Q:

How much alimony will I have to pay in Tennessee? How do you figure out alimony in Tennessee?

A:

The amount of alimony paid per month will be determined by the supporting spouse's ability to pay. The court will determine said spouse’s earning ability. The spouse’s earning ability is going to be determined by looking at the education, training and experience, ability to earn, assets, savings, and passive income.

Next, the court is going to look at the spouse’s monthly living expenses. Everything that is considered a living expense includes housing costs, clothing, debts, food, and general living expenses. The court is also going to look at the supporting lifestyle of the spouse. The gap between income and expenses is the supporting spouse’s ability to pay. That is then compared to the reasonable need of the spouse.

Q:

How much alimony will I get in Tennessee divorce laws?

A:

The court is going to look at the financial situation of the supported spouse. First, the court will determine the supported spouse’s earning capacity. Second, the court considers the projected expenses of the supported spouse.

Q:

Who can tell me how much alimony I will have to pay or how much alimony I should receive?

A:

When considering the range of how much the spouse will pay or receive in alimony, the attorney will consider the factors, previous experiences with the judge and other attorneys, and the written legal opinions of other spouses in similar financial situations and length of marriages. Keep in mind, however, that any projection is just a guess and you should never consider it a guarantee.

Q:

Does Tennessee have an alimony formula? Does Tennessee have alimony guidelines?

A:

No. Tennessee law only lists factors for consideration. There are only a few states that have strict formulas. Tennessee is not one of those.

Q:

Does Tennessee have an alimony calculator?

A:

No. The best way to calculate an accurate alimony amount is to review your case with an experienced family law attorney in Tennessee.

Q:

What does alimony pay for?

A:

What the alimony pays for depends on the type of alimony awarded, the purpose of the alimony, and the difference in the earning volume between the spouses. For example, rehabilitative alimony is used to support the spouse during a period of retraining or re-education for re-entry into the workforce, thereby enabling the spouse to become self-supporting in the not too distant future.

Q:

Who decides alimony in a Tennessee divorce?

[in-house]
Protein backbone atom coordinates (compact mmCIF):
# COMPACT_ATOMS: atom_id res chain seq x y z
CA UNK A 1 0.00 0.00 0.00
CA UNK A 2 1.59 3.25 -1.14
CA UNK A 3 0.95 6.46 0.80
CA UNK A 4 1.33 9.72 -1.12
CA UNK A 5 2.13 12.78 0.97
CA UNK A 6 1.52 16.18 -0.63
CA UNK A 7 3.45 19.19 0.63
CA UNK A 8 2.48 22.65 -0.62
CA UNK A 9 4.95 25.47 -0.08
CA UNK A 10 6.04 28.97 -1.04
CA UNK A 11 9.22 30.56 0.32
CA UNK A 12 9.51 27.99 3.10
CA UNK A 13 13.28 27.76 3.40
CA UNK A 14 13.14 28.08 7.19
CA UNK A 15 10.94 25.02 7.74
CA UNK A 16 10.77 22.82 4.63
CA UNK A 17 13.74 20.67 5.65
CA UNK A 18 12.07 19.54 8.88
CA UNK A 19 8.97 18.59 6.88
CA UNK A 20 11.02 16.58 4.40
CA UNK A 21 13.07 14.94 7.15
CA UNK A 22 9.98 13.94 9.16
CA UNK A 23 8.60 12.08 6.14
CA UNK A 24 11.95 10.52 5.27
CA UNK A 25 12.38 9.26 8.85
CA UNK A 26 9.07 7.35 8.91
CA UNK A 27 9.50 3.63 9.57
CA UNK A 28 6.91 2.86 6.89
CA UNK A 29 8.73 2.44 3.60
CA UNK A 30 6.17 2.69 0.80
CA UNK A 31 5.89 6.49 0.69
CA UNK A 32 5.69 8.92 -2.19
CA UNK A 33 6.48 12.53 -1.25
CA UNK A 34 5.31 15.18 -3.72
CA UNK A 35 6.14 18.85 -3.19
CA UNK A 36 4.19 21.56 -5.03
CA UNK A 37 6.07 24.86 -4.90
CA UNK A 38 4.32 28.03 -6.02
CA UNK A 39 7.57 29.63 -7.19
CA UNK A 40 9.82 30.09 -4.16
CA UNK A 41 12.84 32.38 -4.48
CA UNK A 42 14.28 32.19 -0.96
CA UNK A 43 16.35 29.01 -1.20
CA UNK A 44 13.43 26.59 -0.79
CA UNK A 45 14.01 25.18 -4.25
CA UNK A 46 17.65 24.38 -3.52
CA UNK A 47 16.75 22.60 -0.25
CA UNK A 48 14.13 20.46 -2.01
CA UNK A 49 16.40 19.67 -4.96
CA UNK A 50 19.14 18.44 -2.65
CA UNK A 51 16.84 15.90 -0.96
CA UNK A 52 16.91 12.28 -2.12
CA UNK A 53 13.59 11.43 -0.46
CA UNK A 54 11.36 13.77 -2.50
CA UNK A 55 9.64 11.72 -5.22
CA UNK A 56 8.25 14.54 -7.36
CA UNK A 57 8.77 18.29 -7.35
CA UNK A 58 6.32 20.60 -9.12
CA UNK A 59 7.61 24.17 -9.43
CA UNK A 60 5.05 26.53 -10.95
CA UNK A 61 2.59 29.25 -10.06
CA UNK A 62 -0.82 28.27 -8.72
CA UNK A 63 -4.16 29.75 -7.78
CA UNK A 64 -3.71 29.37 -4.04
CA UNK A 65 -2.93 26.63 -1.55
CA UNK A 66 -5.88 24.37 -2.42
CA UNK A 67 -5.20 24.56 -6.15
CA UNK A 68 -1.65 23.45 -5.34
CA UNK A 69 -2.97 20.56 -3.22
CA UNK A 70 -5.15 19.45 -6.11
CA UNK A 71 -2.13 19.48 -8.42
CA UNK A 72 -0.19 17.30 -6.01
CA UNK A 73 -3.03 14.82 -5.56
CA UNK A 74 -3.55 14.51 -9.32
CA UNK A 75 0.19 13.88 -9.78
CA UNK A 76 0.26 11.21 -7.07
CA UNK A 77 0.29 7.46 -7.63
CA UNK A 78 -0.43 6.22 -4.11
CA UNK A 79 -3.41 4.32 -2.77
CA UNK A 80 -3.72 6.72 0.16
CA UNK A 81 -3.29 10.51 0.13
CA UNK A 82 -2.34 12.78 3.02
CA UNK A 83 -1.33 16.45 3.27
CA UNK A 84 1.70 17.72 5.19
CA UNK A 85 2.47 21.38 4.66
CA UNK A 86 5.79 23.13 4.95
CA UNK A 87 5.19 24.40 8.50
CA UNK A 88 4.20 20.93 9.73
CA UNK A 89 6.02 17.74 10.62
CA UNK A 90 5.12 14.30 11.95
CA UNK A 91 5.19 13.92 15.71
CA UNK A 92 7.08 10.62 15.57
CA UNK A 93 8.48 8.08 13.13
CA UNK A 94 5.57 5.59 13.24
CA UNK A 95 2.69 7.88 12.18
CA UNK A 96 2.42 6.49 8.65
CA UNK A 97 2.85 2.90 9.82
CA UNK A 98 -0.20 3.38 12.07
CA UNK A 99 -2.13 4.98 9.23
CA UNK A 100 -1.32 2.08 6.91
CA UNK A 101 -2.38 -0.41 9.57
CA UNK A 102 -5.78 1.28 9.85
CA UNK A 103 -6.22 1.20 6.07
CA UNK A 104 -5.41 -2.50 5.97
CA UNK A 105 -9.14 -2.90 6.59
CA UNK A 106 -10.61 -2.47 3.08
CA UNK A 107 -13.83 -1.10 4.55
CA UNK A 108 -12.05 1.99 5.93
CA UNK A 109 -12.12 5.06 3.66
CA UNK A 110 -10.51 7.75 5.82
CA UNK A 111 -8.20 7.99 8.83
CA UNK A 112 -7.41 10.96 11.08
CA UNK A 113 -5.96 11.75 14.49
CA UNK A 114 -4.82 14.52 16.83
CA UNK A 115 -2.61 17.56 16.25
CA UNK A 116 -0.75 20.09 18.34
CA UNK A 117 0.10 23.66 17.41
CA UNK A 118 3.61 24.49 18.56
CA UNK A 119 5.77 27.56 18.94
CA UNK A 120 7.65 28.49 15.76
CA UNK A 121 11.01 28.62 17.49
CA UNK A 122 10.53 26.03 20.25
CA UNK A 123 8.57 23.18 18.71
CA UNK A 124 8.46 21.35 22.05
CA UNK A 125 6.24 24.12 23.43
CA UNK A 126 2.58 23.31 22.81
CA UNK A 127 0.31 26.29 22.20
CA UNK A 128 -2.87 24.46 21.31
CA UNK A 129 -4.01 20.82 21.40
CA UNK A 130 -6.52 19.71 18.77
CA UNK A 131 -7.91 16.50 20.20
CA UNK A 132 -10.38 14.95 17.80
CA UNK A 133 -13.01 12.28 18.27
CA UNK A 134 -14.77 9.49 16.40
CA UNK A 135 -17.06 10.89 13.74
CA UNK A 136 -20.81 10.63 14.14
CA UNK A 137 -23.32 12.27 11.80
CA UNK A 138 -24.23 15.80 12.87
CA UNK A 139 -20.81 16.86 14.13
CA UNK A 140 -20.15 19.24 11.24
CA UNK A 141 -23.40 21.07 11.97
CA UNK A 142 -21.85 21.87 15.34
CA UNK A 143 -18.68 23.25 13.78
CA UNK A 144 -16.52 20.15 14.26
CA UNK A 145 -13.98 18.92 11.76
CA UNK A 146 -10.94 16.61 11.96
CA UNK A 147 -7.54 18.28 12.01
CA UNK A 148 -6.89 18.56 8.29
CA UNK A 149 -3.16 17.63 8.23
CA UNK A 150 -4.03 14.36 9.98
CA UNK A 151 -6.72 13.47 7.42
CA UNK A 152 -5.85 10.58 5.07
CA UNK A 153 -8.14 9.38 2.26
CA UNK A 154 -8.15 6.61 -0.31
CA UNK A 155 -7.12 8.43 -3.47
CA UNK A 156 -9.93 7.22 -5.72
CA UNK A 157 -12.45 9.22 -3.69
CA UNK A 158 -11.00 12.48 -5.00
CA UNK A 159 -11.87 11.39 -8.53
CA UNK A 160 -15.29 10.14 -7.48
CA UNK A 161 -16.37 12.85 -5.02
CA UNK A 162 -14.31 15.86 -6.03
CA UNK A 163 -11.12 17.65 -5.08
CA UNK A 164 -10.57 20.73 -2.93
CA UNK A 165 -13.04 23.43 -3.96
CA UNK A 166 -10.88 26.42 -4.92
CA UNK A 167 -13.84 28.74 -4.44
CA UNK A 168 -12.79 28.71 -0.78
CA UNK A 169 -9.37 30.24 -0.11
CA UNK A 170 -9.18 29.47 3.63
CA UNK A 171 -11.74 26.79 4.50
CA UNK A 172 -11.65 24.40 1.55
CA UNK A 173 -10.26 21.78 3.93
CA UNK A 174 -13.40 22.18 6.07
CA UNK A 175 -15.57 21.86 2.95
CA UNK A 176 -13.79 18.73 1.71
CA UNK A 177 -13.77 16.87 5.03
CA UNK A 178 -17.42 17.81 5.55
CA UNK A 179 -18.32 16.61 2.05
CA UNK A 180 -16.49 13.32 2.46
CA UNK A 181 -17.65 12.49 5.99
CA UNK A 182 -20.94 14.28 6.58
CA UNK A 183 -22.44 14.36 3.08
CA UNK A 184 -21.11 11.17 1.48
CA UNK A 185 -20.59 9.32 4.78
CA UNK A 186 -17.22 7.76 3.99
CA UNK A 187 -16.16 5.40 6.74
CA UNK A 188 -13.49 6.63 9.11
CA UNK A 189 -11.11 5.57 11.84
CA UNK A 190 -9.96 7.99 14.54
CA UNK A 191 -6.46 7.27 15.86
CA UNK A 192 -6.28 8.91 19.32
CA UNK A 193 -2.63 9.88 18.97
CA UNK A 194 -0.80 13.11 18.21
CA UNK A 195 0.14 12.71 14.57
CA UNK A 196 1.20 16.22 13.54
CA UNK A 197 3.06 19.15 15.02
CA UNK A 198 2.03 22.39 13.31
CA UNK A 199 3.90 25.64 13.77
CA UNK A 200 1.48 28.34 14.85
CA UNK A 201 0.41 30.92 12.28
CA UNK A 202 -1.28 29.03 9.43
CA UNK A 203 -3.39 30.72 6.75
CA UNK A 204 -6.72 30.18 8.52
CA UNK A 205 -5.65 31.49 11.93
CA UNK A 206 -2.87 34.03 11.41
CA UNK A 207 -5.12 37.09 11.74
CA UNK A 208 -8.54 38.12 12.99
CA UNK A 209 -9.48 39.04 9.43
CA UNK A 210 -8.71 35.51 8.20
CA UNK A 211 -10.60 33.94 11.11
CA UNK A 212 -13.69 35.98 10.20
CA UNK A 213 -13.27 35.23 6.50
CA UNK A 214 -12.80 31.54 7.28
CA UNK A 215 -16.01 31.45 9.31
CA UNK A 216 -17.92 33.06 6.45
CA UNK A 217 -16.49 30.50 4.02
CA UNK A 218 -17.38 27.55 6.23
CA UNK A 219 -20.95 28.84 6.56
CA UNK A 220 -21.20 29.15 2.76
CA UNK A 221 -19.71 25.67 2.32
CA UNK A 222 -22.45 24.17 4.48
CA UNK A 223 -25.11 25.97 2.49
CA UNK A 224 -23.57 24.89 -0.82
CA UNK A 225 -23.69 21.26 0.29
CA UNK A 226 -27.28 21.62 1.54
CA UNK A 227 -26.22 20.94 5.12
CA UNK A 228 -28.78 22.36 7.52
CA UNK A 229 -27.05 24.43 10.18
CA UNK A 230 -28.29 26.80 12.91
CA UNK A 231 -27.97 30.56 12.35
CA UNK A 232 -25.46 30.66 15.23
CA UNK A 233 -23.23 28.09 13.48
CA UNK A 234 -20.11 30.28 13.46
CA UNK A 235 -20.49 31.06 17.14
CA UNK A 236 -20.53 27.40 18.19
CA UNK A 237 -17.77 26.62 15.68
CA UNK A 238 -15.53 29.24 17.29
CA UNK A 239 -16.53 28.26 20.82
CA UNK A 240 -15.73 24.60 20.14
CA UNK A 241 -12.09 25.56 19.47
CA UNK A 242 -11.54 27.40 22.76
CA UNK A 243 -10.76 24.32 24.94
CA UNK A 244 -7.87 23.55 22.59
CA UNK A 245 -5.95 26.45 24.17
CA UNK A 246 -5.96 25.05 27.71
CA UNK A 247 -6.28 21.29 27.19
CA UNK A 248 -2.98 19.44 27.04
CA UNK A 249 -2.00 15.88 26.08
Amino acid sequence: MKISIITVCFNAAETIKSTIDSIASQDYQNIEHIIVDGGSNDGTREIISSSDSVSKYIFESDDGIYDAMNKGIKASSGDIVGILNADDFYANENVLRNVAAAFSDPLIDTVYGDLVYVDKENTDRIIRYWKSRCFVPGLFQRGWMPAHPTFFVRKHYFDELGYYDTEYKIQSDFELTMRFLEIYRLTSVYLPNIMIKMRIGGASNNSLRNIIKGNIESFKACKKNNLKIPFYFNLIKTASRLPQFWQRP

A:

This depends on if the divorce is settled or not. If the divorce is settled, that means the length, type, and amount of alimony is negotiated.

If the divorce is not settled and the spouses proceed to trial, the judge will hear evidence based on all of the statutory factors and then decide the type of alimony awarded. The length of payments and the amount are also decided.

Q:

How is the supporting spouse’s income used to determine alimony?

A:

The court normally starts by looking at the supporting spouse's actual earning history. Every amount of income whether it is taxed or not is considered. After the court looks at taxed income, they can then look at the assets that are likely to be awarded to the supporting spouse, which also includes separate property. If the court concludes a supporting spouse is currently voluntarily unemployed or underemployed, then the court can “impute income” to the supporting spouse and award alimony even when the supporting spouse has insufficient current earnings to justify an alimony award.

Q:

Can you give examples of voluntary unemployment?

A:

There are endless examples of voluntary unemployment. The spouse will be considered voluntarily unemployed if they quit a job for an invalid reason. If the spouse is fired for misconduct, that is viewed as voluntary unemployment.

Q:

Can a spouse quit working to avoid paying alimony in Tennessee?

A:

The short answer to this is no. When the supporting spouse quits work to avoid paying the alimony this is an example of voluntary unemployment.

Q:

Can you give examples of voluntary underemployment?

A:

There are countless possible circumstances. In order to determine voluntary underemployment involves comparing the past earning and then considering all of the circumstances. Examples of voluntary underemployment would be if a spouse graduated from medical school but refuses to work for less than $80,000 a year could be considered voluntarily underemployed if that would-be doctor chooses to work at a restaurant for less money.

Q:

How long do I have to be married before I can get alimony in Tennessee?

A:

You do not have to be married long at all. It really depends on the circumstances of the divorce and each case is different.

Q:

Can spouses testify against each other in Tennessee alimony cases?

A:

Yes. This is very common.